“I was constantly engaged in prayer, at the head of the prophet Yahia’s tomb in the cathedral mosque of Damascus, when one of the Arab kings, notorious for his injustice, happened to arrive on a pilgrimage to it, who offered his supplications and asked for compliance with his need.
“The dervish and the plutocrat are slaves on the floor of the threshold
And those who are the wealthiest are the most needy.”
Then he said to me: “Dervishes being zealous and veracious in their dealings, unite thy mind to mine, for I am apprehensive of a powerful enemy.” I replied: “Have mercy upon thy feeble subject that thou mayest not be injured by a strong foe.”
“With a powerful arm and the strength of the wrist
To break the five fingers of a poor man is sin.
Let him be afraid who spares not the fallen
Because if he falls no one will take hold of his hand.
Whoever sows bad seed and expects good fruit
Has cudgeled his brains from nought and begotten vain imaginations.
Extract the cotton from thy ears and administer justice to thy people
And if thou failest to do so, there is a day of retribution.
The sons of Adam are limbs of each other
Having been created of one essence.
When the calamity of time afflicts one limb
The other limbs cannot remain at rest.
If you have no sympathy for the troubles of others
Thou art not worthy to be called by the name of a man.””
Update May 23, 2010. Obama’s speech yesterday, addressing about 1000 cadets of the U.S. Military Academy at West Point, is another example of the President’s wishful thinking and delusion. While G.W. Bush’s ‘Mission accomplished’ address on May 1, 2003 aboard USS Abraham Lincoln may be considered symptomatic hubris of a man in tremendous power who had never understood means and meanings of his ‘war on terror’, Obama’s superior intellect should have prevented him from talking about victory in Iraq after a hundred thousand civilians reported death and millions displaced. Has there been democracy installed? More than two months after it’s election the country has not formed a government. According to Obama,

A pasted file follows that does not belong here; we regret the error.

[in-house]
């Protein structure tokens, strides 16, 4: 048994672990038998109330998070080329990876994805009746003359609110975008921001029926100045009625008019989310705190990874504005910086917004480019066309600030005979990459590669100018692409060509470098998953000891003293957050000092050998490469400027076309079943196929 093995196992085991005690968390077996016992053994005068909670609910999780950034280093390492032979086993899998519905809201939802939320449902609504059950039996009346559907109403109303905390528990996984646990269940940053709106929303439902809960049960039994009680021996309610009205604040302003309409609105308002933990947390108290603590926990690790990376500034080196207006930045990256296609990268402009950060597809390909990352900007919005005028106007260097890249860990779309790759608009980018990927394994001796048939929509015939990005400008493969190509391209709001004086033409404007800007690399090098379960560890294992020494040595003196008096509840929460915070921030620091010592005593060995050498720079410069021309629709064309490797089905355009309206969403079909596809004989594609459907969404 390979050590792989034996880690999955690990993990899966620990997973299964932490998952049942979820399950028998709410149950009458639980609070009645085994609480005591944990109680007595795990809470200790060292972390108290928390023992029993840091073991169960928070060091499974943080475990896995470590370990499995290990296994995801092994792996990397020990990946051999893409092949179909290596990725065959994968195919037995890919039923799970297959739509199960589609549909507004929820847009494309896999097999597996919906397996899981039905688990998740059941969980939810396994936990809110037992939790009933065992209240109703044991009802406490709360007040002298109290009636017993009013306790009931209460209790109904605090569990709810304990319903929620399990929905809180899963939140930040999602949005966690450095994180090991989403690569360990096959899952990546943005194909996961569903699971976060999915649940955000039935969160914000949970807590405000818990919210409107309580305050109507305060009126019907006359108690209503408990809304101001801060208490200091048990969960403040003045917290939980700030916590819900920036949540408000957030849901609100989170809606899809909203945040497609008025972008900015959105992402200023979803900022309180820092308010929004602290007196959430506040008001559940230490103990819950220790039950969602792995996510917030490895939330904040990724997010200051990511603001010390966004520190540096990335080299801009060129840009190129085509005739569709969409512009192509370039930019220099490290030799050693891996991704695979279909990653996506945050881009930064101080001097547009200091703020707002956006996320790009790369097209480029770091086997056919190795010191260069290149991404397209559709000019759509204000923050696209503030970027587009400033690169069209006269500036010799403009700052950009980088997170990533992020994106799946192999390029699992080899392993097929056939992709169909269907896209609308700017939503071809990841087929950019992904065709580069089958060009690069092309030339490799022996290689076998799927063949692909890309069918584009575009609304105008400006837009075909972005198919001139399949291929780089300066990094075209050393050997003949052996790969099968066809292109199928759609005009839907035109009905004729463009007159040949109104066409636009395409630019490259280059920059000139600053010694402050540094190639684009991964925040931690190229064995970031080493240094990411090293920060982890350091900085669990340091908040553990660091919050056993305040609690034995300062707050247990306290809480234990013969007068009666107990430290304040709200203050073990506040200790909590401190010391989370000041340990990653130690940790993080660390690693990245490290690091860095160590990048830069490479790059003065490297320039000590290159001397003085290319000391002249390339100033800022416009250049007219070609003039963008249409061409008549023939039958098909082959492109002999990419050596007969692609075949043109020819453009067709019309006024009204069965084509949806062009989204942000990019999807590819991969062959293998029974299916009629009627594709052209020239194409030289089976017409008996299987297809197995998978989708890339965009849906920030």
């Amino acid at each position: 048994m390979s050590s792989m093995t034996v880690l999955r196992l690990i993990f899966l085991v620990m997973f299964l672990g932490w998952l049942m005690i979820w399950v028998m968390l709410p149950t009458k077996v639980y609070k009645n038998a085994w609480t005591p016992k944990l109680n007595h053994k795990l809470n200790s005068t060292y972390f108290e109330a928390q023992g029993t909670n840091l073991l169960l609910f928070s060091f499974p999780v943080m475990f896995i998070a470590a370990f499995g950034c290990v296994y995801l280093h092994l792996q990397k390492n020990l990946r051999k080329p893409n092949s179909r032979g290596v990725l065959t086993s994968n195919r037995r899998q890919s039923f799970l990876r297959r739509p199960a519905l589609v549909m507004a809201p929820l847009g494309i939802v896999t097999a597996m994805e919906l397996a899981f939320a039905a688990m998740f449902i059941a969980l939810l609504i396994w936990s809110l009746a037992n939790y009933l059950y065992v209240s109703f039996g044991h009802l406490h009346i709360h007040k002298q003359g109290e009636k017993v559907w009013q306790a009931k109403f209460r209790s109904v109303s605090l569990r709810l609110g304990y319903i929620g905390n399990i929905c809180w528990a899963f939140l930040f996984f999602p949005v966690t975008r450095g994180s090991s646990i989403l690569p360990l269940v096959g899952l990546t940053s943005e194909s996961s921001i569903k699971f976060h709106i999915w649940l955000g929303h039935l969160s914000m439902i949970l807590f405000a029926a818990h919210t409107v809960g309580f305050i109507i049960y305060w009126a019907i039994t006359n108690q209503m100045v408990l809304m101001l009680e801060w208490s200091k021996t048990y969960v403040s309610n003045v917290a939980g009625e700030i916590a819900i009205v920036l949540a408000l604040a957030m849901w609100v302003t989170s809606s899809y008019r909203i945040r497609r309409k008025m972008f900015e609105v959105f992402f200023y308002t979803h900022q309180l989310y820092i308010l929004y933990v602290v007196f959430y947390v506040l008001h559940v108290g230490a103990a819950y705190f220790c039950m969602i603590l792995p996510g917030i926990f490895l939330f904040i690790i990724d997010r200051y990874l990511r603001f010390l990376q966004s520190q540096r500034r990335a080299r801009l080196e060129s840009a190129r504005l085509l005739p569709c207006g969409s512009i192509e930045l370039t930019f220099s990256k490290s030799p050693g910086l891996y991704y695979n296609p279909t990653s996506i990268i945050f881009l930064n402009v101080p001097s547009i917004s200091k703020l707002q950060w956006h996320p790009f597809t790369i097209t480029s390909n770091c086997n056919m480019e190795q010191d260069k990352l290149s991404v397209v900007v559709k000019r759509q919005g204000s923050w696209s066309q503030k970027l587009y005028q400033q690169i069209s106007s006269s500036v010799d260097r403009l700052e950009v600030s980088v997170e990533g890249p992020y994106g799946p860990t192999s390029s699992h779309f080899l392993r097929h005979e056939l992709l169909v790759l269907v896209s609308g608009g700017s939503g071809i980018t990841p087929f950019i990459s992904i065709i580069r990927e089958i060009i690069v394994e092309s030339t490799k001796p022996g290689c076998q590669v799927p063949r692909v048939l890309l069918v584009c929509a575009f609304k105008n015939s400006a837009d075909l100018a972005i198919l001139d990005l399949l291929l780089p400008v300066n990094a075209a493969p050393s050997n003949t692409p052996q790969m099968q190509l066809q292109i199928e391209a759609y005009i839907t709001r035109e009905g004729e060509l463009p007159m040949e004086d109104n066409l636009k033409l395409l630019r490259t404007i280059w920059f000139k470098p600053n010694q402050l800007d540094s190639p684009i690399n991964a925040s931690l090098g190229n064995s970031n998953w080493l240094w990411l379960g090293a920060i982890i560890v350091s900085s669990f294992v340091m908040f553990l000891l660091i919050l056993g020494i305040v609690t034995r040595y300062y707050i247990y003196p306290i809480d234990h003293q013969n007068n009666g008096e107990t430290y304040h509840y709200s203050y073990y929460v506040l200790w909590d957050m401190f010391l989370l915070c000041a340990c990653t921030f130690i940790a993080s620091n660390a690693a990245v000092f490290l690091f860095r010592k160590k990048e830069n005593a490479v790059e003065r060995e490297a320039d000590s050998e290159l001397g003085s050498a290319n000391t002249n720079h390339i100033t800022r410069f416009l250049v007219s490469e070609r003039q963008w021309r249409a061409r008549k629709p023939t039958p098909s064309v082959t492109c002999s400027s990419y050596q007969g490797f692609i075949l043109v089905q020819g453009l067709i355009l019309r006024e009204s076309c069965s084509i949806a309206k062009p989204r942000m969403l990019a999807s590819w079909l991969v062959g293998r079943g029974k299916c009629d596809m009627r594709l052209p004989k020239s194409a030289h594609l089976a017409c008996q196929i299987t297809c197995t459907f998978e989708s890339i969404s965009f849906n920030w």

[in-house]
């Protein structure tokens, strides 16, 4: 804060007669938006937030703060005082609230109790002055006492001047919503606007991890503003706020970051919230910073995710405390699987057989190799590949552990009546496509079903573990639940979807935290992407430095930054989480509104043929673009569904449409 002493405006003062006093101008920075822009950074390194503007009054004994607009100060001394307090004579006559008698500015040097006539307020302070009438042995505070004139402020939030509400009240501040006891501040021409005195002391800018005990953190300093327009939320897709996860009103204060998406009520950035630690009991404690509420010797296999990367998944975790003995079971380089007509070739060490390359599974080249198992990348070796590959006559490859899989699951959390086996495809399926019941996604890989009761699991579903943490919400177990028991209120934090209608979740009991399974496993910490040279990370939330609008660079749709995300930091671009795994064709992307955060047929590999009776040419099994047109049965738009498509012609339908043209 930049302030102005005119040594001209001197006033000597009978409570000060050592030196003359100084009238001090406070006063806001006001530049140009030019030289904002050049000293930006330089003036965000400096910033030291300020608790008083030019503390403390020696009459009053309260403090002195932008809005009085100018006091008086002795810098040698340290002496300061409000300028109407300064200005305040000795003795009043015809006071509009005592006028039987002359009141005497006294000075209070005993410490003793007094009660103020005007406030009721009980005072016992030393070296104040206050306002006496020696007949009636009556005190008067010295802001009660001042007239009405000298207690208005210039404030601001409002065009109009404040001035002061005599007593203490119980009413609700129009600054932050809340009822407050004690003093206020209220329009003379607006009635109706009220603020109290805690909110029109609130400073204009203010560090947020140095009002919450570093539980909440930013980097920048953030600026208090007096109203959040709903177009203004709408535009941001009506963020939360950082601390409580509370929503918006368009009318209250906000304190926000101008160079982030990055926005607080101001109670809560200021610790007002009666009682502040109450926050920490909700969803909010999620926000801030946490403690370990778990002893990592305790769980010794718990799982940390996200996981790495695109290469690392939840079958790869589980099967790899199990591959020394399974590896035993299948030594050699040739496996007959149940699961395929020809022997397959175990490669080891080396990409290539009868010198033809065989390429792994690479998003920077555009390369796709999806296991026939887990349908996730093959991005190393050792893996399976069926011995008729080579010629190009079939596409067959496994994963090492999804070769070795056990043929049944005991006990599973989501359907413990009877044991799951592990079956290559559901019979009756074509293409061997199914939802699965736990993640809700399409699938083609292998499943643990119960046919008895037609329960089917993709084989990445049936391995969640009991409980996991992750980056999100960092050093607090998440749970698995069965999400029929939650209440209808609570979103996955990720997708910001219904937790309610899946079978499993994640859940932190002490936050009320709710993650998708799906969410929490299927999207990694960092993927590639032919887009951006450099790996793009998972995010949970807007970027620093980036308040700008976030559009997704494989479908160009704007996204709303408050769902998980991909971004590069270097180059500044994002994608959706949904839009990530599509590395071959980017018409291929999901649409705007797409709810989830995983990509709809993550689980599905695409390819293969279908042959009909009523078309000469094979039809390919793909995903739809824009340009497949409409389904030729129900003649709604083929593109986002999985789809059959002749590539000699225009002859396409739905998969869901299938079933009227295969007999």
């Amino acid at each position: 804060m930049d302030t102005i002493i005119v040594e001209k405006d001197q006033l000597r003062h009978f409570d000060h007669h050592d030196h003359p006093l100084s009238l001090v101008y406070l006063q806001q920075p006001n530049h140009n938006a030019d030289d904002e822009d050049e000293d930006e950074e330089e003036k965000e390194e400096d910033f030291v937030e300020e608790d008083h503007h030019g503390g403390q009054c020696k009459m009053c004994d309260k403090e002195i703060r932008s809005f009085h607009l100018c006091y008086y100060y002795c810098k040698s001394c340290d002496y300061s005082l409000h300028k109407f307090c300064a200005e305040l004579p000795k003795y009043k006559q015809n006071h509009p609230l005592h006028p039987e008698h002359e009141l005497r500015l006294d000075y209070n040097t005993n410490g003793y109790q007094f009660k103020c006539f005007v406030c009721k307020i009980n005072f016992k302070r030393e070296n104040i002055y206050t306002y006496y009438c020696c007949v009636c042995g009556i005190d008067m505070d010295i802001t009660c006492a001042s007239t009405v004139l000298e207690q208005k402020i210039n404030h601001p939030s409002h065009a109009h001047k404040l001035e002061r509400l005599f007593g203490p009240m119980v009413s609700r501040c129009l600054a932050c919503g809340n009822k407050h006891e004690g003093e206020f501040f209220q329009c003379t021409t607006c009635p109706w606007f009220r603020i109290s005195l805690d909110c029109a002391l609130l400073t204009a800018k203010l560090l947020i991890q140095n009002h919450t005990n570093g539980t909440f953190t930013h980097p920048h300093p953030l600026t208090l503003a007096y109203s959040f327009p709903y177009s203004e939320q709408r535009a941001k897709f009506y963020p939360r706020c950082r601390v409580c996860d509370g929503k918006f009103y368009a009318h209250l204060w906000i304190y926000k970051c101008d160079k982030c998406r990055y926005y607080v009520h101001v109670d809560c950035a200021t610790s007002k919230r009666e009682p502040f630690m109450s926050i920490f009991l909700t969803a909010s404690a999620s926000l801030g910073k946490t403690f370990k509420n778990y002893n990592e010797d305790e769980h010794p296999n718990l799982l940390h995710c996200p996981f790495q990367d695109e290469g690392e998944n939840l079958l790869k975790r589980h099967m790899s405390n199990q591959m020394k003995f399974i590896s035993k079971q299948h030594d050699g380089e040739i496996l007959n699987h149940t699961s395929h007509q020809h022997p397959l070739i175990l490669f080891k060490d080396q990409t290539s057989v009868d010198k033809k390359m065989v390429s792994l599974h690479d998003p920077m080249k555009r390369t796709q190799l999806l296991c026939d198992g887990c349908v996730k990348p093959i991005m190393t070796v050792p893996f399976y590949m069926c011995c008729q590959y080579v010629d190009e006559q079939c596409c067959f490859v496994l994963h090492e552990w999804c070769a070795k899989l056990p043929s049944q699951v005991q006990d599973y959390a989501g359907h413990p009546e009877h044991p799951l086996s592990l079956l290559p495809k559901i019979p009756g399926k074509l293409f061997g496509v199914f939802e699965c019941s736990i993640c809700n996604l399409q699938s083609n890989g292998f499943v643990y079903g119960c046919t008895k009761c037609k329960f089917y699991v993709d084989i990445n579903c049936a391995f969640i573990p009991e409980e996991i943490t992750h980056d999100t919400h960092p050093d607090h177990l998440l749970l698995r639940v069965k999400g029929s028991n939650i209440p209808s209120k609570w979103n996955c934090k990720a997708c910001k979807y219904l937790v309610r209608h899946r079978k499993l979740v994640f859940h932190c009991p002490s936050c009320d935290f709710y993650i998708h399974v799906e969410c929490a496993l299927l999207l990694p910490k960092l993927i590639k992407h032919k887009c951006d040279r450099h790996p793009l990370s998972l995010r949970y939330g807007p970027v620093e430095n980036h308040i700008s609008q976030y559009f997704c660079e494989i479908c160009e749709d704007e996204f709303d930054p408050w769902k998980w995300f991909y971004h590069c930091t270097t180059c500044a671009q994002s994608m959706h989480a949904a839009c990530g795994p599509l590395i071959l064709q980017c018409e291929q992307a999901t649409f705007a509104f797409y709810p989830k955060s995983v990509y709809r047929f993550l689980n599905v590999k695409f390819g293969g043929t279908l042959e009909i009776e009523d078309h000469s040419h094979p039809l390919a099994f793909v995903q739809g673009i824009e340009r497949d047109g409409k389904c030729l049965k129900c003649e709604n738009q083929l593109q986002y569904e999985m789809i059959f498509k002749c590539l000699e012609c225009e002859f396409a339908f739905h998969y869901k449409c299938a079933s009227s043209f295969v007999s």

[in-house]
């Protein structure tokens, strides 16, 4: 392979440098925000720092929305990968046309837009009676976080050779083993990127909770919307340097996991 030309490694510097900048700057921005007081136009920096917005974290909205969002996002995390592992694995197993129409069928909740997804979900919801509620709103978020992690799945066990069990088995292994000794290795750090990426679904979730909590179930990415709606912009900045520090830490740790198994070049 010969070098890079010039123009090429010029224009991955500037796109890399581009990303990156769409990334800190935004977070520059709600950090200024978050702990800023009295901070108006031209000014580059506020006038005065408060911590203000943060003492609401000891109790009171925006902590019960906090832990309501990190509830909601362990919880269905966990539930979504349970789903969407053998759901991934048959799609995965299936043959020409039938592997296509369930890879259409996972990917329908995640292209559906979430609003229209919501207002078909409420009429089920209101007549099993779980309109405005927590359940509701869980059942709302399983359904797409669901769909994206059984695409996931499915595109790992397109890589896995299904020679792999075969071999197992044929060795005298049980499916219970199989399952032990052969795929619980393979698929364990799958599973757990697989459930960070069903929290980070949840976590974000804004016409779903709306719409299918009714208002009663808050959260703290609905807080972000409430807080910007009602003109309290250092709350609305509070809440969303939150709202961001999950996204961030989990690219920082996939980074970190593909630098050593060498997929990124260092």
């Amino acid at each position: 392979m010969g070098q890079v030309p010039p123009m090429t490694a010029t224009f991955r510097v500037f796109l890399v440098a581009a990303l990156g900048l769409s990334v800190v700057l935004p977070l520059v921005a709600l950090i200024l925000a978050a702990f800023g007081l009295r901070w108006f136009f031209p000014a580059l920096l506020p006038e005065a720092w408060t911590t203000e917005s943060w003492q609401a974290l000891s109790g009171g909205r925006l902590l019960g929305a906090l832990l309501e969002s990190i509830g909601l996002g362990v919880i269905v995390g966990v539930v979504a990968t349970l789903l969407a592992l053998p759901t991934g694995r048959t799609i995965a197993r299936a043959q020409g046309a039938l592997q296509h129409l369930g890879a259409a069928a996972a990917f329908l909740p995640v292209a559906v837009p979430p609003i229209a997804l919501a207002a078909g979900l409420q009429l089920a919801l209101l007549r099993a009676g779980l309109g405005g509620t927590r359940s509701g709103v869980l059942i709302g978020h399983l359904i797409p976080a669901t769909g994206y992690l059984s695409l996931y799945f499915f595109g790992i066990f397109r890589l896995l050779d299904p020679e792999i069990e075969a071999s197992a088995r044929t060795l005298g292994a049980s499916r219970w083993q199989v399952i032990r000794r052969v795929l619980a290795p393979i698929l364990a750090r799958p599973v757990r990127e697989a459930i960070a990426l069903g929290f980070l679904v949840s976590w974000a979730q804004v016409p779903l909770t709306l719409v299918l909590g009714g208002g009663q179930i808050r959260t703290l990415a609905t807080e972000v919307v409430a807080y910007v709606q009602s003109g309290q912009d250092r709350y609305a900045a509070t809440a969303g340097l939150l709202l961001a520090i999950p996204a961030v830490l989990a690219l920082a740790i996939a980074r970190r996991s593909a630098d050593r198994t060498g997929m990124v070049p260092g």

“[T]his is what success looks like: an Iraq that provides no haven to terrorists; a democratic Iraq that is sovereign and stable and self-reliant.”
Much of his speech was about Afghanistan and a perceived terrorist threat on the American soil by Al Qaeda, with reference to the recent failed New York car bombing attempt, strangely regarded as ‘success’, since “these failed attacks show that pressure on networks like al Qaeda is forcing them to rely on terrorists with less time and space to train.”
“America does not fight for the sake of fighting. We abhor war. As one who has never experienced the field of battle – and I say that with humility, knowing, as General MacArthur said, “the soldier above all others prays for peace” – we fight because we must. We fight to keep our families and communities safe. We fight for the security of our allies and partners, because America believes that we will be safer when our friends are safer; that we will be stronger when the world is more just.” (Emphasis added.)